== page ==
As an employer, you have a responsibility to provide the same opportunities for able and disabled staff, as well as treating them the same. Failure to do so is discrimination and against the law.
Failure to stop direct or indirect disability discrimination can lead to an employee making a claim against you and potential legal trouble.
In this guide, we'll discuss what disability discrimination is, its different forms, and your responsibilities as an employer.
What is a Disability?
A disability is a condition which brings an impairment, limitations and participation activities. Such impairment can cause difficulties in major life activity - such as working.
A person with a disability will face daily barriers in their lives. As an employer, you have a responsibility to ensure disabled employees have equal access and equal opportunities.
It's crucial you understand the rights that all disabled people have in Canada, no matter their age or gender.
Rights of Disabled People In Canada
People with disabilities are protected by the two main federal laws - the Canadian Charter of Rights and Freedoms, and the Canadian Human Rights Act.
The Charter makes up part of the Canadian Constitution, whereas the Human Rights Act works to actively protect against discrimination in all forms.
Canadian Human Rights Act
The act works to provide equal rights, prohibits discrimination, and protects employees if they're employed by the Federal Government or private companies regulated by Federal Government such as banks and broadcasters.
However, there are provincial legislation in place to protect people with disabilities throughout Canada. Such as:
- Ontario Human Rights Code.
- British Columbia Human Rights Code.
- The Human Rights Code - Manitoba.
- Alberta Human Rights Act.
- Saskatchewan Human Rights Code.
The above all helps and protects people from discrimination, but it's important you understand disability discrimination is before tackling it in your workplace.
What is Disability Discrimination?
Disability discrimination when employees feel they'll receive negative treatment from their employer or co-worker because of their disability or perceived disability.
It's often linked to ableism, with someone's prejudged attitudes and stigma's surrounding disabilities.
The word disability should be interpreted broadly by employers to include past, present and perceived conditions.
As an employer, it's crucial you understand the different forms of discrimination based on disability.
Different Types of Physical or Mental Disability Discrimination
Disability-related discrimination in employment can take many different forms and should be avoided at all times.
Failure to tackle discriminatory behaviour can lead to serious negative effects for your business.
Exclusion From Work Opportunities
Employers can sometimes specifically exclude disabled people from work opportunities, development, and job assignments. This is seen as direct disability discrimination and should be avoided at all costs.
For example, if an employee's job role has been modified after returning to work following disability-related leave.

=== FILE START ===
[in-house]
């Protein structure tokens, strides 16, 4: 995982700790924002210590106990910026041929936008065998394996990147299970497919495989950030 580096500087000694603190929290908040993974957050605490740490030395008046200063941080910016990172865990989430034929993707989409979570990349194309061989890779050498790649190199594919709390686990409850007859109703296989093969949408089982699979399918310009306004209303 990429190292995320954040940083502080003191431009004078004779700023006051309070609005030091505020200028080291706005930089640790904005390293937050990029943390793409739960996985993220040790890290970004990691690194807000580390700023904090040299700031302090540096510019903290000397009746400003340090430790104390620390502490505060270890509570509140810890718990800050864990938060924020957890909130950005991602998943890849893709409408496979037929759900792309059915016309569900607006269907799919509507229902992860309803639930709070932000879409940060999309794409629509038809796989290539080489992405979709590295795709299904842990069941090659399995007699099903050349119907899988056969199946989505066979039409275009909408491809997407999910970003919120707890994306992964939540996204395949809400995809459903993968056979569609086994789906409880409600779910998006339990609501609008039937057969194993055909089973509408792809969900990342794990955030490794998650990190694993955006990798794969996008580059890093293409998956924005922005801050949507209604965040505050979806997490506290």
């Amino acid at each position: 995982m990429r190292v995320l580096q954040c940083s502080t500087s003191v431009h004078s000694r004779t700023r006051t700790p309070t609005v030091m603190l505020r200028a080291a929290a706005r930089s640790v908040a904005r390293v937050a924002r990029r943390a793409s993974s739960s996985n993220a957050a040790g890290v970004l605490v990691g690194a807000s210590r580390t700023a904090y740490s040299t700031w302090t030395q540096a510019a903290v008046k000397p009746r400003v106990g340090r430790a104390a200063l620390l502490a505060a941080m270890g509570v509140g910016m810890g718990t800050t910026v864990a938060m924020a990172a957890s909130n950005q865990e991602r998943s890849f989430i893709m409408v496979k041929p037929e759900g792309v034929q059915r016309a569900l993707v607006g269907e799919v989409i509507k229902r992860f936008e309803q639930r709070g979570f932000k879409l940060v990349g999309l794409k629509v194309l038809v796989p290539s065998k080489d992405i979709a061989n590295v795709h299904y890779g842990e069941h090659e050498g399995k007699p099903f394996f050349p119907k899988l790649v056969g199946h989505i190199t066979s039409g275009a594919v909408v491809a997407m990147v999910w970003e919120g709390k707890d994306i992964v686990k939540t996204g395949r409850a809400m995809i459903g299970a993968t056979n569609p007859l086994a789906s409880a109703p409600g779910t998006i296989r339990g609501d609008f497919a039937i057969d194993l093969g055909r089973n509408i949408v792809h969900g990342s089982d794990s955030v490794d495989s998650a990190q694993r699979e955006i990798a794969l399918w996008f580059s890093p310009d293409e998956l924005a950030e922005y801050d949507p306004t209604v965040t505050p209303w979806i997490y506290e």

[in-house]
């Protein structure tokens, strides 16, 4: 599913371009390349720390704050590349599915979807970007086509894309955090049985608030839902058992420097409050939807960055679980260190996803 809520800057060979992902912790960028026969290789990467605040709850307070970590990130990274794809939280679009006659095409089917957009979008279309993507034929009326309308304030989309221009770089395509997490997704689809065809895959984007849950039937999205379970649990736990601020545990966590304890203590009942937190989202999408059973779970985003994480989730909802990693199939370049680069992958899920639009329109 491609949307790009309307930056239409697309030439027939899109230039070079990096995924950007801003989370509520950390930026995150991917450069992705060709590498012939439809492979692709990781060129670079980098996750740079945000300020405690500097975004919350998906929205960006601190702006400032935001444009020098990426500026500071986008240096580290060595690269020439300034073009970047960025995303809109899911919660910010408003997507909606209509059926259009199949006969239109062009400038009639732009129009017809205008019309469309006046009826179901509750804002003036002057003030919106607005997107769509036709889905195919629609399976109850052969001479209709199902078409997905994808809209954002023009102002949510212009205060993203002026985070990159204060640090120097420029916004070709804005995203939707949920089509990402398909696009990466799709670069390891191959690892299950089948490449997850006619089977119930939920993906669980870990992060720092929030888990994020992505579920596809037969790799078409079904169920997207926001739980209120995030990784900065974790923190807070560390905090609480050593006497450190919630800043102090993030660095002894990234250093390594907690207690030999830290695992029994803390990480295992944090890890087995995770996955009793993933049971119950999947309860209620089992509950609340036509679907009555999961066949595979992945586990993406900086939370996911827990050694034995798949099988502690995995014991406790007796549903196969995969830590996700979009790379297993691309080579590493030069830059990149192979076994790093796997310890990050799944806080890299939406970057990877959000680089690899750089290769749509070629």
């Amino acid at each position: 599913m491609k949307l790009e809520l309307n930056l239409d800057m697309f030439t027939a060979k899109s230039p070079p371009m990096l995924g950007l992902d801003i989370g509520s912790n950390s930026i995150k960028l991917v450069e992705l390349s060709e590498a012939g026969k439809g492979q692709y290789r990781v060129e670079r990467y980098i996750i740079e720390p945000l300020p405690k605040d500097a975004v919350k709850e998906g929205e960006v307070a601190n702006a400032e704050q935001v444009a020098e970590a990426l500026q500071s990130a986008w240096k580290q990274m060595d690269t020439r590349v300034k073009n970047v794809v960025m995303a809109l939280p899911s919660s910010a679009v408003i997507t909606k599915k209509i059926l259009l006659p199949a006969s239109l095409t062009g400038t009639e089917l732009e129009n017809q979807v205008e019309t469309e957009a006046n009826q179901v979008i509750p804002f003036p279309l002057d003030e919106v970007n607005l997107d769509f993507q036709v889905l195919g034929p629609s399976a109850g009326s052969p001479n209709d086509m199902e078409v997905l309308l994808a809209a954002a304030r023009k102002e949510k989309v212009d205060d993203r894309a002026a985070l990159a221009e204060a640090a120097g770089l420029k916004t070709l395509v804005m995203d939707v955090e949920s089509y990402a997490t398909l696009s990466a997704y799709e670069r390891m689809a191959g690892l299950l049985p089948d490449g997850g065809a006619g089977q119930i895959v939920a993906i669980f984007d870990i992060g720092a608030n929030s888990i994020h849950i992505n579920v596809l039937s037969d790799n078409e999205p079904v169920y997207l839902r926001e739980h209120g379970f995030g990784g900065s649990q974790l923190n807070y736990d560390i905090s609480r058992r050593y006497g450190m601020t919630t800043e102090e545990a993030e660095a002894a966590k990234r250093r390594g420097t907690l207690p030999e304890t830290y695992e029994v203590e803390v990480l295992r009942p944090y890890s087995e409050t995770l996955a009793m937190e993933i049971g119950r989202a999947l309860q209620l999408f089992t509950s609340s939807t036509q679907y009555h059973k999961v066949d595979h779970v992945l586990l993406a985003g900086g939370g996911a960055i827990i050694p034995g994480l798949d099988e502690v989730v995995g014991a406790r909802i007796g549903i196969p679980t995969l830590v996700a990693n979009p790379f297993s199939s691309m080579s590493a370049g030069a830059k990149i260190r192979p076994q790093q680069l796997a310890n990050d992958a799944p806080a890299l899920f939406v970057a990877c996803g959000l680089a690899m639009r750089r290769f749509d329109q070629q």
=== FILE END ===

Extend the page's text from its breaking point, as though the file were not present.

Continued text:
Indirect discriminatory behaviour is when a company’s policy affects a group of people, leading to discrimination.
For example, all job applicants must be able to drive. This puts some persons with disabilities at a disadvantage as they may not be able to drive due to their condition.
Discrimination by Association
Disability discrimination by association is when someone is treated differently due to a family or friend having a disability.
For example, an employer refuses to promote an employee whose wife is disabled - due to preconceptions they'll need more time off work to look after their family member.
Under the Family and Medical Leave Act - the employee may be eligible for leave.
Disability Harassment or Creating a Poisoned Environment
Harassment is when someone makes unwanted discriminatory remarks to someone surrounding their disability, knowing it'll offend them.
Allowing this behaviour in your workplace creates a poisoned environment and will make your employees with disabilities feel unwelcome.
Harassment takes many different forms and can include the following:
- Name-calling or nicknames based on disability.
- Ongoing comments to colleagues with disabilities or disability-related characteristics.
- Bullying an employee with a disability.
Senior staff can also harass disabled employees. For example, an employer tells his staff that learning disabilities don't exist - people are just lazy. This is highly offensive and discriminates against people with disabilities.
Any incidents of harassment should be made instantly aware to the employer.
This form is made up of a set of attitudes, policies or practices that have been created in a workplace over time.
These behaviours are typically hard to shift and can lead to serious disadvantages for an employee with disabilities.
How are Employees With Mental or Physical Disabilities Protected in the Workplace?
People with disabilities should always be protected throughout their employment.
As an employer, you must do all you can to remove the attitude, physical, systemic and communication barriers that disabled people face in employment.
Under the different provincial human rights codes in Canada, all employers have a duty to their employees to accommodate them within their business.
What's the Duty to Accommodate Mental or Physical Disabilities?